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The most important thing you’re ignoring: Ergonomics

Writing is a necessary part of your career. Whether your goal is to become a successful textbook author, gain tenure at your university, or publish various other types of scholarly works, you will have to make writing a large part of your life. Just as anyone who lifts weights, runs, or bikes knows, the proper form and equipment are necessary to avoid injury and stay on track with their training. These same principles are true for writers. To stay at peak performance level, that is to say, to stay writing (and comfortably) it is imperative that you have the proper form and equipment—proper ergonomics. If you don’t, you risk serious pain in your neck, back, arms, and wrists that could last a lifetime or even in severe causes, require a surgical procedure. (Note: This isn’t meant to scare you into no longer writing. This is meant to inform you and prepare you to be at your best to tackle all of your writing projects. Writing is hard enough without the added pain of your body working against you!)

Ergonomics for writers

  1. Have an adjustable chair. Having such a chair will allow for you to more easily adjust to your desk and your specific body needs. For example, you’ll want to be able to adjust the height of your chair so that your thighs are parallel to the floor (knees level with hips) and your feet rest comfortably and flat on the floor. If your chair is too high for your feet to rest flat, consider using a footrest (even a stack of books will do!).
  2. Your chair should also have lumbar support. Lumbar support is essential for supporting your lower back. Your chair should cradle the natural curvature of your back and shouldn’t feel as though you are sinking into the chair or that your back is flattening.
  3. Position key objects within close reach. It may not seem like it, but the more you are reaching and straining to grab various objects on your desk, the more harm you are doing to your body. For objects that are not easily within reach, stand up to retrieve them.
  4. Be mindful of your monitor. Your monitor should be roughly an arm’s length directly in front of you. The top of your screen should be slightly below eye level or about two-three inches from the top of the monitor casing.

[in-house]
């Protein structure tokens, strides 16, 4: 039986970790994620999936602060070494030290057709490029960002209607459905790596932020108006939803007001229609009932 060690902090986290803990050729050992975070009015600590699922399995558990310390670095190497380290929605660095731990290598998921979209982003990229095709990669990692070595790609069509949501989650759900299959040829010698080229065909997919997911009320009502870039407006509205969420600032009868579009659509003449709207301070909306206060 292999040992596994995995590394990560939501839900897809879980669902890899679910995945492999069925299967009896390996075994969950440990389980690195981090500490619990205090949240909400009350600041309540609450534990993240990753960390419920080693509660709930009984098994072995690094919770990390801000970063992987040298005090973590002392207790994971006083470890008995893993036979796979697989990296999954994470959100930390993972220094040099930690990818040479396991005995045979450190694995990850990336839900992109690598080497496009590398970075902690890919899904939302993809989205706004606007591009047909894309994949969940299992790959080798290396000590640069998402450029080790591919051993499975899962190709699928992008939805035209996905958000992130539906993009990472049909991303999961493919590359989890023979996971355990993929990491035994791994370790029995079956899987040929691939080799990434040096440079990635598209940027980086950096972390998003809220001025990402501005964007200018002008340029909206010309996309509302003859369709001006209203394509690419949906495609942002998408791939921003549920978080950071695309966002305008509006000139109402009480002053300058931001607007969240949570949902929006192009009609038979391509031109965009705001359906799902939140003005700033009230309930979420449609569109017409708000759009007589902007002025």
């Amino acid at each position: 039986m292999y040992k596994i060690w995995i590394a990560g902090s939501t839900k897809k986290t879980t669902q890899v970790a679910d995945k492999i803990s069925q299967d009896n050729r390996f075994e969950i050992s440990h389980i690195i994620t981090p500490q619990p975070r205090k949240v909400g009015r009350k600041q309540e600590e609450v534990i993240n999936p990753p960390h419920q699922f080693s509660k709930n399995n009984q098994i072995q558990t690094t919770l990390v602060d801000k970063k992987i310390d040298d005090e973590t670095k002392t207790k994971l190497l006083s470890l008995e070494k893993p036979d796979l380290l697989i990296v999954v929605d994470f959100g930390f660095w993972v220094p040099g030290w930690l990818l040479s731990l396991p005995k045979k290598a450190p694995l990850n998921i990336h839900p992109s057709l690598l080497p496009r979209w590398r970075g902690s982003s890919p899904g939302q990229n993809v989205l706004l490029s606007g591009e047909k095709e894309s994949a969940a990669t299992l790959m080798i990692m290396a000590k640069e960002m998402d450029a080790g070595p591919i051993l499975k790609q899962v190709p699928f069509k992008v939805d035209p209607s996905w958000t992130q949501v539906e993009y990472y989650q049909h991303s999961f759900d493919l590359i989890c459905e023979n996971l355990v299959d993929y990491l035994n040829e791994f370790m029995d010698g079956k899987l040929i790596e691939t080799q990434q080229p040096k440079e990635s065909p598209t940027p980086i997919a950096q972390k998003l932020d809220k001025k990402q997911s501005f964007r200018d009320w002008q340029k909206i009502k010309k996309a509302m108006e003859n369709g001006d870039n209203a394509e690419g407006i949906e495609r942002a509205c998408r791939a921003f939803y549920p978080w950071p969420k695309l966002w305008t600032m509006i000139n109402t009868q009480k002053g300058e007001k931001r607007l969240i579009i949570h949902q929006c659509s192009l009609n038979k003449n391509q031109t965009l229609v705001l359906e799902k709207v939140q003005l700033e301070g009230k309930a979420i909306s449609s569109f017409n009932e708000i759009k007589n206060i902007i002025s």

5. Have adequate light. This falls directly under number four because you want to make sure that not only do you have proper lighting, but also that the lighting isn’t causing a glare on your monitor. Natural lighting is best, but not always possible. If you are experiencing a glare on your screen, reduce the glare by closing a shade, turning off overhead lights, or by purchasing an anti-glare cover. Your brightest light source should be to the side of your monitor.
  6. Be able to hold your hands, wrists, and arms in a neutral and natural position. As you type, your wrists should be straight—not bent down, up, or to either side. Your keyboard should be centered directly in front of you with your mouse as close to it as possible. Your arms should be bent at a ninety-degree angle or slightly less, and they should remain close to your body. When using your mouse, it should be within easy reach and your wrist should stay in that natural and comfortable position.
  7. Keep your posture in check. Make sure you aren’t slouching, your keyboard is centered directly in front of you, your arms have a ninety-degree (or slightly less) bend, your thighs are horizontal with your knees and at the same level as your hips, and your monitor is at eye level. In addition, your shoulders and back muscles should be relaxed. You may even find that an exercise ball chair works best for you in helping to maintain your posture. Just be mindful that many of those chairs are not height adjustable.
  8. Employ the 20/20/20 method. Every twenty minutes, for twenty seconds, look at something twenty feet away. These breaks will help ease the strain your eyes endure from staring at a computer screen. It’s also a good idea to take frequent breaks—every thirty to sixty minutes—where you get up, stretch, and walk around.

Keep in mind that standing desks, treadmill desks, and even biking desks are other great alternatives to sitting for extended periods. Preventive health measures, like proper ergonomics, are essential for staying healthy and on track to reach whatever writing goals you’ve set before you.

Happy writing!

Disclaimer: The above tips are meant to assist you in achieving proper ergonomics, however it is always best to consult a professional such as a licensed ergonomist when looking to maximize your workspace to best fit you.


Gordon, Whitson. “How to Ergonomically Optimize Your Workspace.” Lifehacker. 2 Sept. 11.

Mayo Clinic Staff. “Office Ergonomics: Your How-to Guide.” Mayo Clinic. 13 Apr. 13.

Roland, Rebecca. “Ergonomics 101: For Writers.” SFWA. 09 May 2013.